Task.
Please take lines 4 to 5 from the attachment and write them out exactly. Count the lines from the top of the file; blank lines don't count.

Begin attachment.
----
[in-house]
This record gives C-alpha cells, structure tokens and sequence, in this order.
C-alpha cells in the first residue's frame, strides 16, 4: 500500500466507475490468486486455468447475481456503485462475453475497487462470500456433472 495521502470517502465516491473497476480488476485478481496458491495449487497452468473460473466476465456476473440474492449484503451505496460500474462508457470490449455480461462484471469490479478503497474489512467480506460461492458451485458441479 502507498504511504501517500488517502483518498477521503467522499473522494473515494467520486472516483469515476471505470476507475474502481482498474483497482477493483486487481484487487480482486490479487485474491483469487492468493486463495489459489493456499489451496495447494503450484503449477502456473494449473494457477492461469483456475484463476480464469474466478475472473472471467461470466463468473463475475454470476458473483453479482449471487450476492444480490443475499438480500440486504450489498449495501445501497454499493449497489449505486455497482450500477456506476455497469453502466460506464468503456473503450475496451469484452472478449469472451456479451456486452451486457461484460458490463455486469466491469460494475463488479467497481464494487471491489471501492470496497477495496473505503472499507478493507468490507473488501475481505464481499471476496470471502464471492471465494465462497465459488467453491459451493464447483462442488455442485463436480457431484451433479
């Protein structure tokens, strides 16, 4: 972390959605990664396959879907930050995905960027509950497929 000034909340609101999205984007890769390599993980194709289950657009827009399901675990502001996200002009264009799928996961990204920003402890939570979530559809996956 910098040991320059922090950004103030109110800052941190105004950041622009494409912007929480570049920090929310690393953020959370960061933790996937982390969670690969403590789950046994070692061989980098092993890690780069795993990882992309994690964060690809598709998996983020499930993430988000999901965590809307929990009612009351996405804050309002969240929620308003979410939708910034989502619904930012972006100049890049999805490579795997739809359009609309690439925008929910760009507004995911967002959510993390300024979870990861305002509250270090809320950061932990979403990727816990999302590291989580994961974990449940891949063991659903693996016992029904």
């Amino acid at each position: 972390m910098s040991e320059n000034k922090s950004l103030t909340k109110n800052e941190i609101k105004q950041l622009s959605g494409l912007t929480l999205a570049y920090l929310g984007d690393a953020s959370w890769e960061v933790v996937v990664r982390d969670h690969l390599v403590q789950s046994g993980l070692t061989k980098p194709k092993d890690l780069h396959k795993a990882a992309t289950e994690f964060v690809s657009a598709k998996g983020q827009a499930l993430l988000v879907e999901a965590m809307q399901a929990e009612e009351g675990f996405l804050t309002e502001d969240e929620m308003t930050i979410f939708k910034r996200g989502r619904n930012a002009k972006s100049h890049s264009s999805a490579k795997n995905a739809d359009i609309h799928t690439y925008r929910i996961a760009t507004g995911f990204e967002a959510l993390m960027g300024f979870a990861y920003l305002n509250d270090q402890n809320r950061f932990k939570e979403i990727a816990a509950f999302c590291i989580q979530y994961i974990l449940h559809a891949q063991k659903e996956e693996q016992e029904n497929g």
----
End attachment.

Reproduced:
């Protein structure tokens, strides 16, 4: 972390959605990664396959879907930050995905960027509950497929 000034909340609101999205984007890769390599993980194709289950657009827009399901675990502001996200002009264009799928996961990204920003402890939570979530559809996956 910098040991320059922090950004103030109110800052941190105004950041622009494409912007929480570049920090929310690393953020959370960061933790996937982390969670690969403590789950046994070692061989980098092993890690780069795993990882992309994690964060690809598709998996983020499930993430988000999901965590809307929990009612009351996405804050309002969240929620308003979410939708910034989502619904930012972006100049890049999805490579795997739809359009609309690439925008929910760009507004995911967002959510993390300024979870990861305002509250270090809320950061932990979403990727816990999302590291989580994961974990449940891949063991659903693996016992029904």
């Amino acid at each position: 972390m910098s040991e320059n000034k922090s950004l103030t909340k109110n800052e941190i609101k105004q950041l622009s959605g494409l912007t929480l999205a570049y920090l929310g984007d690393a953020s959370w890769e960061v933790v996937v990664r982390d969670h690969l390599v403590q789950s046994g993980l070692t061989k980098p194709k092993d890690l780069h396959k795993a990882a992309t289950e994690f964060v690809s657009a598709k998996g983020q827009a499930l993430l988000v879907e999901a965590m809307q399901a929990e009612e009351g675990f996405l804050t309002e502001d969240e929620m308003t930050i979410f939708k910034r996200g989502r619904n930012a002009k972006s100049h890049s264009s999805a490579k795997n995905a739809d359009i609309h799928t690439y925008r929910i996961a760009t507004g995911f990204e967002a959510l993390m960027g300024f979870a990861y920003l305002n509250d270090q402890n809320r950061f932990k939570e979403i990727a816990a509950f999302c590291i989580q979530y994961i974990l449940h559809a891949q063991k659903e996956e693996q016992e029904n497929g």